Some 11,500 students, among them 500 Arab and Druze Israelis, began the academic year Sunday at the Ariel University Center of Samaria, which is located in the West Bank, beyond the Green Line.
"I scored high on my psychometric exam and could have enrolled in Tel Aviv University and other institutions, but here the enrollment process was quicker. This was the first place that accepted me, so I decided to go for it," said 20-year-old Tayibe resident Manar Diuani, who is studying computer science.
A group of prominent Israeli artists recently caused a public uproar when they drafted a letter declaring their refusal to perform in Ariel's new cultural hall for political reasons.
Diuani, an Arab-Israeli, told Ynet the settlement issue does not concern her. "I separate studies from politics. I don’t think where I go to school will matter to anyone – only my grades and diploma will matter."
Another Arab student, who chose to remain anonymous, said, "We did not come here because of the ideology; we came here to get an education, and we don’t want to link this to politics."
Ariel University campus (Photo: AFP)
Asad, 25, from the Druze village Hurfish, was recently discharged from the IDF after serving as an officer in a secret unit. He rents a room at the university's dorms and is studying for a BA degree in civil engineering. "I didn’t take the psychometric exam, so the Technion (Israel Institute of Technology) was out of the question. Beersheba is too far, and as a family man I wanted to stay close by," said Asad, who is married with a daughter.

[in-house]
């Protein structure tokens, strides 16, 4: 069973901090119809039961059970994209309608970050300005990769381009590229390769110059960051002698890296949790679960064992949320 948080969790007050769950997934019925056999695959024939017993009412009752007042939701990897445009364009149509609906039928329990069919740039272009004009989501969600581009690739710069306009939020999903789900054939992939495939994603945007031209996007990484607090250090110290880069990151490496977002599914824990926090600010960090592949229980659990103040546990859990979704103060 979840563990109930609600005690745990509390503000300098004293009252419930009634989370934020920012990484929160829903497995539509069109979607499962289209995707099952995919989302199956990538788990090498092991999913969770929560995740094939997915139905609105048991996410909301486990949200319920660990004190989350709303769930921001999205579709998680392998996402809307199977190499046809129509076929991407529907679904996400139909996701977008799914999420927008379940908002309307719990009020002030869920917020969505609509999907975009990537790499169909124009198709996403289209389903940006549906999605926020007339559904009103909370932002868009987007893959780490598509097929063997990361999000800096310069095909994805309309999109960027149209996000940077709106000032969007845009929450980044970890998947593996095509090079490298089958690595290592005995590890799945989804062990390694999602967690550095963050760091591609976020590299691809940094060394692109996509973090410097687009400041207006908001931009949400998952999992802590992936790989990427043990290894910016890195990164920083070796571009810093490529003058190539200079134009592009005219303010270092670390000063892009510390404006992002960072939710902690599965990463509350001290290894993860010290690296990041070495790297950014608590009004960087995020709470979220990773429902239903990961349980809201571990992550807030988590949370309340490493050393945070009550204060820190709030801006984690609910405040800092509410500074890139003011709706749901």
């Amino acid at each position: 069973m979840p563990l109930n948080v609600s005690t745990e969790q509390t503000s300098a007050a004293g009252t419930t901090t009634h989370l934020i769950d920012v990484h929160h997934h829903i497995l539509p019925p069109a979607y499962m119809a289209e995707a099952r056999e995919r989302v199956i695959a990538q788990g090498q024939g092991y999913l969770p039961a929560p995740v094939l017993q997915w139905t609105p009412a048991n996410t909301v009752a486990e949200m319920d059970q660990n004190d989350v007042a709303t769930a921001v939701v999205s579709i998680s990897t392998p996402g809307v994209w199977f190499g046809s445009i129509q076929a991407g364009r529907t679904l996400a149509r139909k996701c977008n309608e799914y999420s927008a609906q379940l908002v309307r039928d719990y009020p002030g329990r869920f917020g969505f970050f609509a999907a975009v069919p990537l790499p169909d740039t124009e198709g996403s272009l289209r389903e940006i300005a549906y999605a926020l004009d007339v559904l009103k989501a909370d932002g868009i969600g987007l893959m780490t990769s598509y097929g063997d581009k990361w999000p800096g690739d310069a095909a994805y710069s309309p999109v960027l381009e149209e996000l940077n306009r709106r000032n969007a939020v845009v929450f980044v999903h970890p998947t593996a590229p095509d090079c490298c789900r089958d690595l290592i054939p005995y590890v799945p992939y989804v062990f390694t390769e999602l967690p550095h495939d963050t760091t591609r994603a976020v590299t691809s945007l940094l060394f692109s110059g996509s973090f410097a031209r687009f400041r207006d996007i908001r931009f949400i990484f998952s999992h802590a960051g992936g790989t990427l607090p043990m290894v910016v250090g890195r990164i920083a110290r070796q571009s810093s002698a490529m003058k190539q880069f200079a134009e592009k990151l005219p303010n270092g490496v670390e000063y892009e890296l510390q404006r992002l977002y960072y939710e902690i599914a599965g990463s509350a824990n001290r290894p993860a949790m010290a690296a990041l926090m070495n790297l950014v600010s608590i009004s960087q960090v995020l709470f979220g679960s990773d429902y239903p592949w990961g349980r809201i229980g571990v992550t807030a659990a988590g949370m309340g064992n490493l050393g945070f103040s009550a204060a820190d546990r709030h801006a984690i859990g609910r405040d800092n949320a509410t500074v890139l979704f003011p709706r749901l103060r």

"Ariel is a large city that has existed for many years and will continue to exist without me. In this case, politics is pushed to the side," he told Ynet.
Joana Moussa, a 20-year-old behavioral sciences student from Abu Snan, an Arab village in the Galilee region, said politics does play a role. "All of the students in Ariel fear the day will come when they'll be told their diploma cannot be recognized because they studied in the territories. But as of today, our diploma is recognized everywhere.
"I am very pleased because the professors give us personal attention and there is no racism here. Perhaps in other places people would have commented on my name or ethnicity, but here I'm accepted for who I am," she said.
Some three years ago Ariel College was recognized as a "university center," a move that drew harsh criticism from leftist groups.
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